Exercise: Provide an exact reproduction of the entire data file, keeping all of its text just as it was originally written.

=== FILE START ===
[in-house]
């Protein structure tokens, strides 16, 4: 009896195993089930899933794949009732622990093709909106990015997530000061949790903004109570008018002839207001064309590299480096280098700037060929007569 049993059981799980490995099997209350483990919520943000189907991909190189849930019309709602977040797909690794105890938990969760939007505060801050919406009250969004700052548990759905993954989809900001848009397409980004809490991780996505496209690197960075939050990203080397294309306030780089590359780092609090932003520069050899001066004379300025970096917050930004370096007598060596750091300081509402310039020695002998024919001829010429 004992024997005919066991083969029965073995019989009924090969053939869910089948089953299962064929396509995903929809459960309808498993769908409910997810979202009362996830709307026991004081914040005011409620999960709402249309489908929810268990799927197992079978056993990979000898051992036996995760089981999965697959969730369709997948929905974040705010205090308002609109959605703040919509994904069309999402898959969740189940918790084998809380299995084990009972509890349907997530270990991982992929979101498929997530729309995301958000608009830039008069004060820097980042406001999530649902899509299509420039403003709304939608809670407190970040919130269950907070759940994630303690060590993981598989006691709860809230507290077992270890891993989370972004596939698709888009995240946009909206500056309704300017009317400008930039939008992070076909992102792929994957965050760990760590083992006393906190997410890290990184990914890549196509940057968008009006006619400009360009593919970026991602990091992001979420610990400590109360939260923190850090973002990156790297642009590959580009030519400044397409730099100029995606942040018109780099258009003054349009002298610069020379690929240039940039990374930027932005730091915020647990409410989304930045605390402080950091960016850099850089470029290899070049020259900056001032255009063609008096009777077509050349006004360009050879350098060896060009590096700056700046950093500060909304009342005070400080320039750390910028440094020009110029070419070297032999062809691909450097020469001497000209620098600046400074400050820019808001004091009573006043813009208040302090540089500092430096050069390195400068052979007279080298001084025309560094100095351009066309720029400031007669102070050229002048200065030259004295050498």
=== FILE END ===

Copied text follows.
[in-house]
């Protein structure tokens, strides 16, 4: 009896195993089930899933794949009732622990093709909106990015997530000061949790903004109570008018002839207001064309590299480096280098700037060929007569 049993059981799980490995099997209350483990919520943000189907991909190189849930019309709602977040797909690794105890938990969760939007505060801050919406009250969004700052548990759905993954989809900001848009397409980004809490991780996505496209690197960075939050990203080397294309306030780089590359780092609090932003520069050899001066004379300025970096917050930004370096007598060596750091300081509402310039020695002998024919001829010429 004992024997005919066991083969029965073995019989009924090969053939869910089948089953299962064929396509995903929809459960309808498993769908409910997810979202009362996830709307026991004081914040005011409620999960709402249309489908929810268990799927197992079978056993990979000898051992036996995760089981999965697959969730369709997948929905974040705010205090308002609109959605703040919509994904069309999402898959969740189940918790084998809380299995084990009972509890349907997530270990991982992929979101498929997530729309995301958000608009830039008069004060820097980042406001999530649902899509299509420039403003709304939608809670407190970040919130269950907070759940994630303690060590993981598989006691709860809230507290077992270890891993989370972004596939698709888009995240946009909206500056309704300017009317400008930039939008992070076909992102792929994957965050760990760590083992006393906190997410890290990184990914890549196509940057968008009006006619400009360009593919970026991602990091992001979420610990400590109360939260923190850090973002990156790297642009590959580009030519400044397409730099100029995606942040018109780099258009003054349009002298610069020379690929240039940039990374930027932005730091915020647990409410989304930045605390402080950091960016850099850089470029290899070049020259900056001032255009063609008096009777077509050349006004360009050879350098060896060009590096700056700046950093500060909304009342005070400080320039750390910028440094020009110029070419070297032999062809691909450097020469001497000209620098600046400074400050820019808001004091009573006043813009208040302090540089500092430096050069390195400068052979007279080298001084025309560094100095351009066309720029400031007669102070050229002048200065030259004295050498």